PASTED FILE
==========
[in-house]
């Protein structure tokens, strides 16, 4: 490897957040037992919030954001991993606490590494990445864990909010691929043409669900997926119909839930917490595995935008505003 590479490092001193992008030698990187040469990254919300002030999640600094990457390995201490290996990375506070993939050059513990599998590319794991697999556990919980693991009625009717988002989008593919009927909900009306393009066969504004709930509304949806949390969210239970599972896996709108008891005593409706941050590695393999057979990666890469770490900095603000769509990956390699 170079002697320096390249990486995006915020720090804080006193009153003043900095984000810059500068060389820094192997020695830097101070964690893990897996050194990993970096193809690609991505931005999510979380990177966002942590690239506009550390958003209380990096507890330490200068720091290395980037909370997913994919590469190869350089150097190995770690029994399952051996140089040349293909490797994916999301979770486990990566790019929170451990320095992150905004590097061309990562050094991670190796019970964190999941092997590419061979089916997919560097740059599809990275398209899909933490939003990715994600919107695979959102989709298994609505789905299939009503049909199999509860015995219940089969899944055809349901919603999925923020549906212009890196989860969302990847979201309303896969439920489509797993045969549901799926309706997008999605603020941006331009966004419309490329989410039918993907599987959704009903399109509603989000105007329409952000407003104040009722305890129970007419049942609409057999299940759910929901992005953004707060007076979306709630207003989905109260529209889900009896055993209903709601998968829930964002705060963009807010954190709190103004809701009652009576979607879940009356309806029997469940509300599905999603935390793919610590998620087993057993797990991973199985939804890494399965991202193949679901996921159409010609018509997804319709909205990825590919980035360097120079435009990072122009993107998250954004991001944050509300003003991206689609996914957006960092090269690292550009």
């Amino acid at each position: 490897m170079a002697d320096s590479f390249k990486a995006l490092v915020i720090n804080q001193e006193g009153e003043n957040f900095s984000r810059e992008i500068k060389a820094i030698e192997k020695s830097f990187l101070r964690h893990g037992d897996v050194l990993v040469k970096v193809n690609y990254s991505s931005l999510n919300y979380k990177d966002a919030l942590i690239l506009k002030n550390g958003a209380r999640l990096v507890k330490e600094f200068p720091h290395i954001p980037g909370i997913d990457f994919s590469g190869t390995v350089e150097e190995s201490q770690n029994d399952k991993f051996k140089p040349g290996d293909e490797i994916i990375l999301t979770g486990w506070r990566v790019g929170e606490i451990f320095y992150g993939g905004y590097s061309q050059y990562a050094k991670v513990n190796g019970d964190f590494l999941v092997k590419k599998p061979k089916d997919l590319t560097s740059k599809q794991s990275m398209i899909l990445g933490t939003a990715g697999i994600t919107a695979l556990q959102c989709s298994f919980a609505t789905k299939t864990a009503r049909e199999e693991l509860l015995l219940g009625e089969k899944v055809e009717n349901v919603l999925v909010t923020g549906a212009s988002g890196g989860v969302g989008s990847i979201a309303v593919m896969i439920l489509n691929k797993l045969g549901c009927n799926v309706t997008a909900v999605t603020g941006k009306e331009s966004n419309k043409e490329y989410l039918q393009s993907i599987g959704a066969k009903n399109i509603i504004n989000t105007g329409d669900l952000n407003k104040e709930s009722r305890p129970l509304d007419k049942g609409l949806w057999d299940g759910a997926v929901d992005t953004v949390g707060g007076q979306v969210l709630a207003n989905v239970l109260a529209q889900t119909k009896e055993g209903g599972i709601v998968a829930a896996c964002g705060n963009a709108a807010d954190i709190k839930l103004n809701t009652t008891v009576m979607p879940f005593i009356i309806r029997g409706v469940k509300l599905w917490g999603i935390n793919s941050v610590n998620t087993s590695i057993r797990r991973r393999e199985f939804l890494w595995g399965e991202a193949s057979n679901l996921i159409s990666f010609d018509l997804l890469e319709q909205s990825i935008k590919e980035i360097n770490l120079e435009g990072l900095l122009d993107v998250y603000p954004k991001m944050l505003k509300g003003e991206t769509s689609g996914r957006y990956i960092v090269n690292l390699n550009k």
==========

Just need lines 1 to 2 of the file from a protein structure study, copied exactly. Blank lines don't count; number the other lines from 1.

[in-house]
């Protein structure tokens, strides 16, 4: 490897957040037992919030954001991993606490590494990445864990909010691929043409669900997926119909839930917490595995935008505003 590479490092001193992008030698990187040469990254919300002030999640600094990457390995201490290996990375506070993939050059513990599998590319794991697999556990919980693991009625009717988002989008593919009927909900009306393009066969504004709930509304949806949390969210239970599972896996709108008891005593409706941050590695393999057979990666890469770490900095603000769509990956390699 170079002697320096390249990486995006915020720090804080006193009153003043900095984000810059500068060389820094192997020695830097101070964690893990897996050194990993970096193809690609991505931005999510979380990177966002942590690239506009550390958003209380990096507890330490200068720091290395980037909370997913994919590469190869350089150097190995770690029994399952051996140089040349293909490797994916999301979770486990990566790019929170451990320095992150905004590097061309990562050094991670190796019970964190999941092997590419061979089916997919560097740059599809990275398209899909933490939003990715994600919107695979959102989709298994609505789905299939009503049909199999509860015995219940089969899944055809349901919603999925923020549906212009890196989860969302990847979201309303896969439920489509797993045969549901799926309706997008999605603020941006331009966004419309490329989410039918993907599987959704009903399109509603989000105007329409952000407003104040009722305890129970007419049942609409057999299940759910929901992005953004707060007076979306709630207003989905109260529209889900009896055993209903709601998968829930964002705060963009807010954190709190103004809701009652009576979607879940009356309806029997469940509300599905999603935390793919610590998620087993057993797990991973199985939804890494399965991202193949679901996921159409010609018509997804319709909205990825590919980035360097120079435009990072122009993107998250954004991001944050509300003003991206689609996914957006960092090269690292550009």